The UN World Food Programme is to slash in half food rations for half a million refugees in Kenya as it scrambles for funding amid an unprecedented number of emergencies around the globe.
We really don't want to be doing this. Telling hungry people they'll be receiving less food than they're accustomed to is never easy.
Steve Taravella, a senior spokesman with the food agency, said the WFP was taking the last-resort measure in the wake of humanitarian crises in Syria, Iraq, South Sudan, Central African Republic and now West Africa with the Ebola outbreak.
Taravella said WFP expected it would have to reduce rations like this in other places as resources are stretched thin.
“We really don’t want to be doing this,” he said. “Telling hungry people they’ll be receiving less food than they’re accustomed to is never easy.”
As of Saturday, the 500,000 refugees in northern Kenya, most of them from South Sudan and Somalia, will receive a daily food ration of just over 1,000 calories, compared to the 2,100 calories a day they have been getting, through the end of January.
That is when a United States food donation is expected to arrive, but that amount is expected to be enough for just six weeks.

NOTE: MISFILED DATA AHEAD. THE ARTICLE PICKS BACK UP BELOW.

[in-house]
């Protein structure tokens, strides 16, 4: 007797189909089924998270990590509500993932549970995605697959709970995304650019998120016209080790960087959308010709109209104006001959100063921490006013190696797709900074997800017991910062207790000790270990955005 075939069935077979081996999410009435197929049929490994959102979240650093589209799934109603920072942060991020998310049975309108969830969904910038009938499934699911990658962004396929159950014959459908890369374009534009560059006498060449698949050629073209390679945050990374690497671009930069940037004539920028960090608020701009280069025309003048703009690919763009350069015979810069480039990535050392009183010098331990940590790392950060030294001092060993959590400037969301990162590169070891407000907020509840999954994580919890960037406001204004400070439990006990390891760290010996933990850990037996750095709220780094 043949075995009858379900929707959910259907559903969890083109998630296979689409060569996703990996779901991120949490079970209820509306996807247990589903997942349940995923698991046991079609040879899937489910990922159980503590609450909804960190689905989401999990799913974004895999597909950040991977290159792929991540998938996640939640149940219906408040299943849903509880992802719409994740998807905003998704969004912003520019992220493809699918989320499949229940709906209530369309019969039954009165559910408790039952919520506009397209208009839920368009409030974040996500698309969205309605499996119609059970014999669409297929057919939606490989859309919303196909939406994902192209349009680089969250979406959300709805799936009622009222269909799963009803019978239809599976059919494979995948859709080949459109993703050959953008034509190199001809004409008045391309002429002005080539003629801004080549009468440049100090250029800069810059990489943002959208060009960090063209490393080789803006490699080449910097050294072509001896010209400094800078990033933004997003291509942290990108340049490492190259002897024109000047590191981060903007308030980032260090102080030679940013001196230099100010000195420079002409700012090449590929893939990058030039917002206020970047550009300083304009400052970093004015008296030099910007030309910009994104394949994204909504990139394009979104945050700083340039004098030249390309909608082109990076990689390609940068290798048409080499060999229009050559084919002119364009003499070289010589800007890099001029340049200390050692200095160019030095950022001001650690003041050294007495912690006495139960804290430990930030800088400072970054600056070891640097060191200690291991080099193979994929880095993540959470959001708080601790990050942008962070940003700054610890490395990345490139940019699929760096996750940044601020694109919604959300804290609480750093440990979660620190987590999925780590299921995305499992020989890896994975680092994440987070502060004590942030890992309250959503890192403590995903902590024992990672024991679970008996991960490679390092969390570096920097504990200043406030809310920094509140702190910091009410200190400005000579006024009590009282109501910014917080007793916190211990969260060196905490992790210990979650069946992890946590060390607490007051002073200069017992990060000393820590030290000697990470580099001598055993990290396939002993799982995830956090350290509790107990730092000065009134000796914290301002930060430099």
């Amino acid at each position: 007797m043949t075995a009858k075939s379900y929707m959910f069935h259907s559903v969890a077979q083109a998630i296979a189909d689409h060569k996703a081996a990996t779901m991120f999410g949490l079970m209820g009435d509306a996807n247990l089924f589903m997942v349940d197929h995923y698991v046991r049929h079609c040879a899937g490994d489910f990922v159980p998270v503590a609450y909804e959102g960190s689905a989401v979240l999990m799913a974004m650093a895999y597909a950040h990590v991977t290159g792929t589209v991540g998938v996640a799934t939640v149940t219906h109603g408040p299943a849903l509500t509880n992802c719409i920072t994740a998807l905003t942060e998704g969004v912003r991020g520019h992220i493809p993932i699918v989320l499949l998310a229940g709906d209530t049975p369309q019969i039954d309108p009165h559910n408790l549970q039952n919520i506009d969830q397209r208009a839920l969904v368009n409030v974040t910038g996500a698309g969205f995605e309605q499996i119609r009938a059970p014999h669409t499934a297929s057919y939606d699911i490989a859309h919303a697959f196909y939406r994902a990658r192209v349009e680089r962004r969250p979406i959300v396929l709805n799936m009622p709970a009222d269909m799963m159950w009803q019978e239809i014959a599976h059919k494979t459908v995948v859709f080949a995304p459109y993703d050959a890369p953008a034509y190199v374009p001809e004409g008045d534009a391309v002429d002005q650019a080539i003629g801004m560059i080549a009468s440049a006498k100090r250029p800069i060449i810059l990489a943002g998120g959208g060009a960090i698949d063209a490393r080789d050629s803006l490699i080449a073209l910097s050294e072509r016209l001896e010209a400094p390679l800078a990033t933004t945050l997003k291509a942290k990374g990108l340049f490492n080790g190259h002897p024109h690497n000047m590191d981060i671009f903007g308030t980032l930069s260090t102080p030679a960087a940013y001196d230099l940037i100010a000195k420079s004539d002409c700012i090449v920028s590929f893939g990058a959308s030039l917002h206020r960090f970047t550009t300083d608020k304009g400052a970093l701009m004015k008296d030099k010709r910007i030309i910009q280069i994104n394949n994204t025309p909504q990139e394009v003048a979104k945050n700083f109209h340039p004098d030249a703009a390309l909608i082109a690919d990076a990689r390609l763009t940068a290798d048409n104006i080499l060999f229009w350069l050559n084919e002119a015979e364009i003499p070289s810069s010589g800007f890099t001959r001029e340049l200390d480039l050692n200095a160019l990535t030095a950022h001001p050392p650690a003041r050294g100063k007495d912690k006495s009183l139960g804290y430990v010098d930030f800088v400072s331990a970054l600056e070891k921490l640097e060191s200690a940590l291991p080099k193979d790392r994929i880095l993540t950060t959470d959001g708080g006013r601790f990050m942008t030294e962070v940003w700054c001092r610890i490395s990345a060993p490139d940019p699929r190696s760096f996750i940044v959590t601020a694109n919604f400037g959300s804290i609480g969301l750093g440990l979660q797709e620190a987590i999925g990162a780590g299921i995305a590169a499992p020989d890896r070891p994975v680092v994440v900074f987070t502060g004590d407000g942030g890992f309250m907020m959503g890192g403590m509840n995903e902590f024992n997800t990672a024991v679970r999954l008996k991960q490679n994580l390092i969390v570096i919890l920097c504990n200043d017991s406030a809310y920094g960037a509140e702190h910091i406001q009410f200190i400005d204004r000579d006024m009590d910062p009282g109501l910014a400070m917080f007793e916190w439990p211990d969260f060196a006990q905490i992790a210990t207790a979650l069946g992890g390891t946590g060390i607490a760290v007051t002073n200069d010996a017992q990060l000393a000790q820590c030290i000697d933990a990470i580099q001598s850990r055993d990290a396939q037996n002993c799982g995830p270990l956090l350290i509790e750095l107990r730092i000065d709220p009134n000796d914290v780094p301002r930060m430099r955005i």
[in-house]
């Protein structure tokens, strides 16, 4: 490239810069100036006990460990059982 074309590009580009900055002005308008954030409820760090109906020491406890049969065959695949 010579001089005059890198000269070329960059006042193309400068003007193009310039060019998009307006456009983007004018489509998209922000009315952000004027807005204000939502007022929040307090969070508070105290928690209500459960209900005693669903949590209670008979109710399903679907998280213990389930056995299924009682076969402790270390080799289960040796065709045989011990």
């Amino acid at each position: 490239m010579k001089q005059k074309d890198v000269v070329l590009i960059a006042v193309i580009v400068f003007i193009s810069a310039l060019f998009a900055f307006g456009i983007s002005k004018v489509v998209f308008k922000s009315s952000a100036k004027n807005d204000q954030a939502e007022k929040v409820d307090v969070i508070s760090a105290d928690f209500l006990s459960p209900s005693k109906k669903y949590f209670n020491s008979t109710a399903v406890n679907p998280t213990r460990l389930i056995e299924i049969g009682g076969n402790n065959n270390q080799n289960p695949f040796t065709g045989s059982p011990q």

The WFP is trying to raise $38m to pay for its Kenya refugee operations for the next six months.
This year has seen similar cuts elsewhere, notably in conflict-torn Syria and its neighbours, which have taken in millions of Syrian refugees.
The announcement came as a convergence of droughts, harvest failures, locust invasions and political conflicts in Mali have left 4.75 million people without enough to eat, UN officials said.
‘Not possible to help’
UNICEF emergency director, Afshan Khan, said the children’s agency estimates that almost one million children in the country are suffering from varying degrees of malnutrition – and close to half a million youngsters will suffer from acute malnutrition by the end of the year.
John Ging, the director of UN humanitarian operations, warned that without an urgent infusion of additional funds “we can expect that the situation will continue to deteriorate”.
He said the UN had received $230 million of the $481m it needs for humanitarian aid for Mali – just 48 percent.
The UN food agency has to rely on a patchwork of donor appeals and commitments. It had to make temporary cuts recently in North Korea and Congo as well.
“Where there are so many true crises on the global landscape, it’s just not possible to continue providing help,” Taravella said.
He said he believes this is the first time the agency has had to cut rations in Kenya, which has taken in a large number of refugees from conflict-hit places like Sudan, South Sudan and Somalia over the years.